Federal-level coordination is undertaken in the case of internationally abducted children. Once a criminal investigation is initiated, we work closely with foreign law enforcement agencies, as well as with our Canadian partners to identify, intercept and recover missing and abducted children.
Parental abduction is a criminal offence in Canada whether or not there is a custody agreement in place. The National Centre for Missing Persons and Unidentified Remains assists investigations in an effort to return missing children to their parent or legal guardian. The centre plays a key role in international parental abductions through its links to all Canadian and U.S. police agencies and to most foreign law enforcement. Additionally, the centre has developed strong partnerships domestically and internationally with non-law enforcement entities, such as the Canadian Centre for Child Protection and the Missing Children Society of Canada.
Turning now to the issue of Canadians kidnapped for ransom, in conjunction with our Government of Canada partners the RCMP plays a role in responding to Canadians taken hostage abroad by terrorist organizations. Our primary goal in these investigations is to ensure the safe release of Canadian hostages. The RCMP must also gather and document evidence that would permit, whenever possible, the laying of charges and the successful prosecution of the perpetrators. The Criminal Code gives Canadian courts the jurisdiction to try certain criminal acts, such as terrorism and hostage-taking, that occur beyond our borders. These investigations are some of the most complex, lengthy, and resource-intensive that we conduct.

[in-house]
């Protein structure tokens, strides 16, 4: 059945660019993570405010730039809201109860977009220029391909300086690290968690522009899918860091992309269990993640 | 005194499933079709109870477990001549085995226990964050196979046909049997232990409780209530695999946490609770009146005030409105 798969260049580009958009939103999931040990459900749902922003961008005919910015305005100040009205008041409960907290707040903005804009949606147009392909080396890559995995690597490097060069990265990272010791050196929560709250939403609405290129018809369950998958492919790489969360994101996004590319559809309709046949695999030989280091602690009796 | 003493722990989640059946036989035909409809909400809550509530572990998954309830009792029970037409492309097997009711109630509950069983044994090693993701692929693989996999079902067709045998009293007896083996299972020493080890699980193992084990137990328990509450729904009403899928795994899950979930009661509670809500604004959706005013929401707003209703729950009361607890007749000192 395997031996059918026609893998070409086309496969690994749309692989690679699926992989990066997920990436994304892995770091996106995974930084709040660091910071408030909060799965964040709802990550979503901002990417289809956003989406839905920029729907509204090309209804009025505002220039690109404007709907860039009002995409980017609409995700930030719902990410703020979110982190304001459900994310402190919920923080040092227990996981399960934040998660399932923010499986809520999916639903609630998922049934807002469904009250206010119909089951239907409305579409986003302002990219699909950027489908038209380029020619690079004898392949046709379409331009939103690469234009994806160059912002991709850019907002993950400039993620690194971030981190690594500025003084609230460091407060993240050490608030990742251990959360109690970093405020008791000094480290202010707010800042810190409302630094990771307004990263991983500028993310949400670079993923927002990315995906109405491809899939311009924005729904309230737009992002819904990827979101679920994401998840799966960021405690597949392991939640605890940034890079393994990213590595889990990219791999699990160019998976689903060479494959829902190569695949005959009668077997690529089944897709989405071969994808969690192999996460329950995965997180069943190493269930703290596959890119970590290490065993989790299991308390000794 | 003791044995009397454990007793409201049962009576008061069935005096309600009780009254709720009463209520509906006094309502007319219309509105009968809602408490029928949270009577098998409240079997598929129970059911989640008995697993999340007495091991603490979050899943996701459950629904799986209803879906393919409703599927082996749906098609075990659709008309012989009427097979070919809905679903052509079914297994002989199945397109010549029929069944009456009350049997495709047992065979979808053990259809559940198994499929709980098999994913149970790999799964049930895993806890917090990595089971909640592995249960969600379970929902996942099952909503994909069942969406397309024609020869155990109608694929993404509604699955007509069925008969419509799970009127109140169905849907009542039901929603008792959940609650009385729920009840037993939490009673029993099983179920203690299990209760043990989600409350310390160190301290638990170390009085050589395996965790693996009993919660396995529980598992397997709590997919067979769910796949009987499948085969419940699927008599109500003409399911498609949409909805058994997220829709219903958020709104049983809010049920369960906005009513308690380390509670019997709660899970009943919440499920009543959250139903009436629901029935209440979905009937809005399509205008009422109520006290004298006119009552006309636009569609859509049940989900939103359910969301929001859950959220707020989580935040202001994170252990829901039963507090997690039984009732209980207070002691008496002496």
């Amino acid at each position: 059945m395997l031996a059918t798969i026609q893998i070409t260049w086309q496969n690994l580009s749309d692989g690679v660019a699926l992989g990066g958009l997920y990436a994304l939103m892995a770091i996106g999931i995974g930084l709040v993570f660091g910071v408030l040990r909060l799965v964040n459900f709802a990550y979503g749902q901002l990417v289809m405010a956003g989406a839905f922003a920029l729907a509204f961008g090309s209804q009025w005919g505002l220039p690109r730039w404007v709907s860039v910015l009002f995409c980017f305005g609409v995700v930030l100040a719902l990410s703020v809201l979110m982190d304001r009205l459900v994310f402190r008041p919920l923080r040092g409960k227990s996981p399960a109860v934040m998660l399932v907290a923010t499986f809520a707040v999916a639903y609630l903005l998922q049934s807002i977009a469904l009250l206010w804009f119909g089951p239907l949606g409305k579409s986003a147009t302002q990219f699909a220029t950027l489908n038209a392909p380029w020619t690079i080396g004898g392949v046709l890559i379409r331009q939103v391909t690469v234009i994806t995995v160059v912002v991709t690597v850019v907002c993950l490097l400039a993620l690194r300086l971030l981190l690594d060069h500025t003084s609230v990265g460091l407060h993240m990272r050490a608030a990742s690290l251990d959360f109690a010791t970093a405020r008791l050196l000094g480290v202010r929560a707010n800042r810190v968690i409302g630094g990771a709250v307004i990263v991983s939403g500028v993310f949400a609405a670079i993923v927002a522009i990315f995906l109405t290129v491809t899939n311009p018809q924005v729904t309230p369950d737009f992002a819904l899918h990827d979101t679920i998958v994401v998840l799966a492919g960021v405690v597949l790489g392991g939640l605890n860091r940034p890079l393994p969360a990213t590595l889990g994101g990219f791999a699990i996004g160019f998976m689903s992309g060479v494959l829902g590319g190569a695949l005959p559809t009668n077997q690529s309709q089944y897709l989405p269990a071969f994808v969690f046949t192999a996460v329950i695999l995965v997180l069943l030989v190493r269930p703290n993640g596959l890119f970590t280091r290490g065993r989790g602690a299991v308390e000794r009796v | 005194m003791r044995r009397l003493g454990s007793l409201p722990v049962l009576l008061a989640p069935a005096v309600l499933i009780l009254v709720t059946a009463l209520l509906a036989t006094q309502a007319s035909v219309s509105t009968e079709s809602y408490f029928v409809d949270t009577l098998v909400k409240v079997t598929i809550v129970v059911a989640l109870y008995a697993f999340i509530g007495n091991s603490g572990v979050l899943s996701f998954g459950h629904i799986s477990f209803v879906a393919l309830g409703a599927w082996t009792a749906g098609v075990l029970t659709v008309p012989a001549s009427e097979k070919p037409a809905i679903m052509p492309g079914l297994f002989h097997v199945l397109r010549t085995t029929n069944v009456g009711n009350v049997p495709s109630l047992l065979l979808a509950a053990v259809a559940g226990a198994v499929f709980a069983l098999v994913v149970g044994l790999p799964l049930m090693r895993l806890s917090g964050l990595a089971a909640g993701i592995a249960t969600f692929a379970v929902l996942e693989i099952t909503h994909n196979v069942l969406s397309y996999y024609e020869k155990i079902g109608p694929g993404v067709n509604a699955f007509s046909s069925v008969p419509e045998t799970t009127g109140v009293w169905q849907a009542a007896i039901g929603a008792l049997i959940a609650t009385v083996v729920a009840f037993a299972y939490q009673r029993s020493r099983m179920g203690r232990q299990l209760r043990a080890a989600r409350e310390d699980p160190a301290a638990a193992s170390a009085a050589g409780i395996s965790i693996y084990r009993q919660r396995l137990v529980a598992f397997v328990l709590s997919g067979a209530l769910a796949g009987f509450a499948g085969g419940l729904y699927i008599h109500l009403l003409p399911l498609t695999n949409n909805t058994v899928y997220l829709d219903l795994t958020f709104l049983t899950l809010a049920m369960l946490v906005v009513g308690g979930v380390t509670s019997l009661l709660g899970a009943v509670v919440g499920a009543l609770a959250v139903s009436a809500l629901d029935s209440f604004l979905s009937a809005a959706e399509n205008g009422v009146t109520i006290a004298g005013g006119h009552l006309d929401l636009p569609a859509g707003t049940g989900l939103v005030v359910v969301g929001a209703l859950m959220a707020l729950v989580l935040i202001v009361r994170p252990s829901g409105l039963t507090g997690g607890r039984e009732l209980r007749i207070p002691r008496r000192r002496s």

Hostage takings often occur in high-risk areas and in countries with questionable human rights records. As I have mentioned, the RCMP is dependent on the host country and must adhere to their legal requirements. We do this while trying to ensure the release of hostages and to gather necessary evidence that could be eventually utilized in a Canadian prosecution.
While these types of investigations may be challenging for the RCMP, they are nothing compared to the long-term difficulties faced by the families and victims of terrorist hostage-takings. In concert with Global Affairs Canada, the RCMP provides as much support as possible to the victims of these crimes through family liaison officers. Their role is to keep families as well informed as possible on the situation, and on the Government of Canada's efforts to secure the release of their loved ones.
Family liaison officers and investigators also assist the families of victims through various investigative strategies, including, but not limited to, the collection of evidence that may be needed to advance the investigation and support an eventual prosecution. The efforts of the family liaison officers continue long after the resolution of the hostage-taking, as the victims and their families may also be called to relive their experiences before the courts.
Despite these challenges, we have had successes. You have heard from Ms. Lindhout herself about her terrible ordeal at the hands of her kidnappers. Our undercover operation, which lasted five years, resulted in the arrest, trial, and conviction of Ali Omar Ader for her hostage-taking.